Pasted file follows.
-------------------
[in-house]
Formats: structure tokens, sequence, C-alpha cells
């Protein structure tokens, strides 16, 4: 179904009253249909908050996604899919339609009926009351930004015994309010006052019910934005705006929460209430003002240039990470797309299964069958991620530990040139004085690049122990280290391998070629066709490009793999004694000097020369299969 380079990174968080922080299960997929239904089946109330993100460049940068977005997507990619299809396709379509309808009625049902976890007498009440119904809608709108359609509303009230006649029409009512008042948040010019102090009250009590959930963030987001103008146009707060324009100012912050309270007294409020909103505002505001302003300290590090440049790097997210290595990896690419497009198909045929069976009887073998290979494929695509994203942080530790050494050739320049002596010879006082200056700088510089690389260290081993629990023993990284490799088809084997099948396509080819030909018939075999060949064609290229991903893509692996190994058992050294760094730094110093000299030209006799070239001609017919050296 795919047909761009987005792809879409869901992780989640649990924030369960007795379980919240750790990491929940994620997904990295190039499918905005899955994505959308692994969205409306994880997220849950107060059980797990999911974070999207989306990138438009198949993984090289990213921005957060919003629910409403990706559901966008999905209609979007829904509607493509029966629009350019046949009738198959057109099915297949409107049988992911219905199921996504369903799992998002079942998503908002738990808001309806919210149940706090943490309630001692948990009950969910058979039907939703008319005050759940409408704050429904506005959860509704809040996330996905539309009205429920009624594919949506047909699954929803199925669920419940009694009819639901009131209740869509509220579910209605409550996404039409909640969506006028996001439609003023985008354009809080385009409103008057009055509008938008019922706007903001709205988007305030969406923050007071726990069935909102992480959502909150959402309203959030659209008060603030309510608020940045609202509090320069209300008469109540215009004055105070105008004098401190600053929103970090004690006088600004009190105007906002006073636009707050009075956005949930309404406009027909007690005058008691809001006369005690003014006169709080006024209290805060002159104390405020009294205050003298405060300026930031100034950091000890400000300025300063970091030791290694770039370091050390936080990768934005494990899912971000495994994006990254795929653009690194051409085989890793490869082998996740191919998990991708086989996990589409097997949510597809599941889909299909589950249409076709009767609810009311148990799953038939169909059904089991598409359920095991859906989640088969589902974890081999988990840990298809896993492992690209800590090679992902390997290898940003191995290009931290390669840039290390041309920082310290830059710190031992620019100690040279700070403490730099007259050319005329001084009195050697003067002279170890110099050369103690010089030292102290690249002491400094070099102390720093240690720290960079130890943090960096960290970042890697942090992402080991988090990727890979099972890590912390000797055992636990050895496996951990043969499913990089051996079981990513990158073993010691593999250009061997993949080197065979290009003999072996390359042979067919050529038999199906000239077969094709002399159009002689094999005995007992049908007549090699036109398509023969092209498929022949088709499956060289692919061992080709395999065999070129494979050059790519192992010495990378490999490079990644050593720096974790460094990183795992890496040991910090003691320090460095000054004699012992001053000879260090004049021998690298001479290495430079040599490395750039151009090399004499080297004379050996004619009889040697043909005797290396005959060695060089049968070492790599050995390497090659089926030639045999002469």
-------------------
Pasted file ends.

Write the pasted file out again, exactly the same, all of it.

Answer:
[in-house]
Formats: structure tokens, sequence, C-alpha cells
């Protein structure tokens, strides 16, 4: 179904009253249909908050996604899919339609009926009351930004015994309010006052019910934005705006929460209430003002240039990470797309299964069958991620530990040139004085690049122990280290391998070629066709490009793999004694000097020369299969 380079990174968080922080299960997929239904089946109330993100460049940068977005997507990619299809396709379509309808009625049902976890007498009440119904809608709108359609509303009230006649029409009512008042948040010019102090009250009590959930963030987001103008146009707060324009100012912050309270007294409020909103505002505001302003300290590090440049790097997210290595990896690419497009198909045929069976009887073998290979494929695509994203942080530790050494050739320049002596010879006082200056700088510089690389260290081993629990023993990284490799088809084997099948396509080819030909018939075999060949064609290229991903893509692996190994058992050294760094730094110093000299030209006799070239001609017919050296 795919047909761009987005792809879409869901992780989640649990924030369960007795379980919240750790990491929940994620997904990295190039499918905005899955994505959308692994969205409306994880997220849950107060059980797990999911974070999207989306990138438009198949993984090289990213921005957060919003629910409403990706559901966008999905209609979007829904509607493509029966629009350019046949009738198959057109099915297949409107049988992911219905199921996504369903799992998002079942998503908002738990808001309806919210149940706090943490309630001692948990009950969910058979039907939703008319005050759940409408704050429904506005959860509704809040996330996905539309009205429920009624594919949506047909699954929803199925669920419940009694009819639901009131209740869509509220579910209605409550996404039409909640969506006028996001439609003023985008354009809080385009409103008057009055509008938008019922706007903001709205988007305030969406923050007071726990069935909102992480959502909150959402309203959030659209008060603030309510608020940045609202509090320069209300008469109540215009004055105070105008004098401190600053929103970090004690006088600004009190105007906002006073636009707050009075956005949930309404406009027909007690005058008691809001006369005690003014006169709080006024209290805060002159104390405020009294205050003298405060300026930031100034950091000890400000300025300063970091030791290694770039370091050390936080990768934005494990899912971000495994994006990254795929653009690194051409085989890793490869082998996740191919998990991708086989996990589409097997949510597809599941889909299909589950249409076709009767609810009311148990799953038939169909059904089991598409359920095991859906989640088969589902974890081999988990840990298809896993492992690209800590090679992902390997290898940003191995290009931290390669840039290390041309920082310290830059710190031992620019100690040279700070403490730099007259050319005329001084009195050697003067002279170890110099050369103690010089030292102290690249002491400094070099102390720093240690720290960079130890943090960096960290970042890697942090992402080991988090990727890979099972890590912390000797055992636990050895496996951990043969499913990089051996079981990513990158073993010691593999250009061997993949080197065979290009003999072996390359042979067919050529038999199906000239077969094709002399159009002689094999005995007992049908007549090699036109398509023969092209498929022949088709499956060289692919061992080709395999065999070129494979050059790519192992010495990378490999490079990644050593720096974790460094990183795992890496040991910090003691320090460095000054004699012992001053000879260090004049021998690298001479290495430079040599490395750039151009090399004499080297004379050996004619009889040697043909005797290396005959060695060089049968070492790599050995390497090659089926030639045999002469």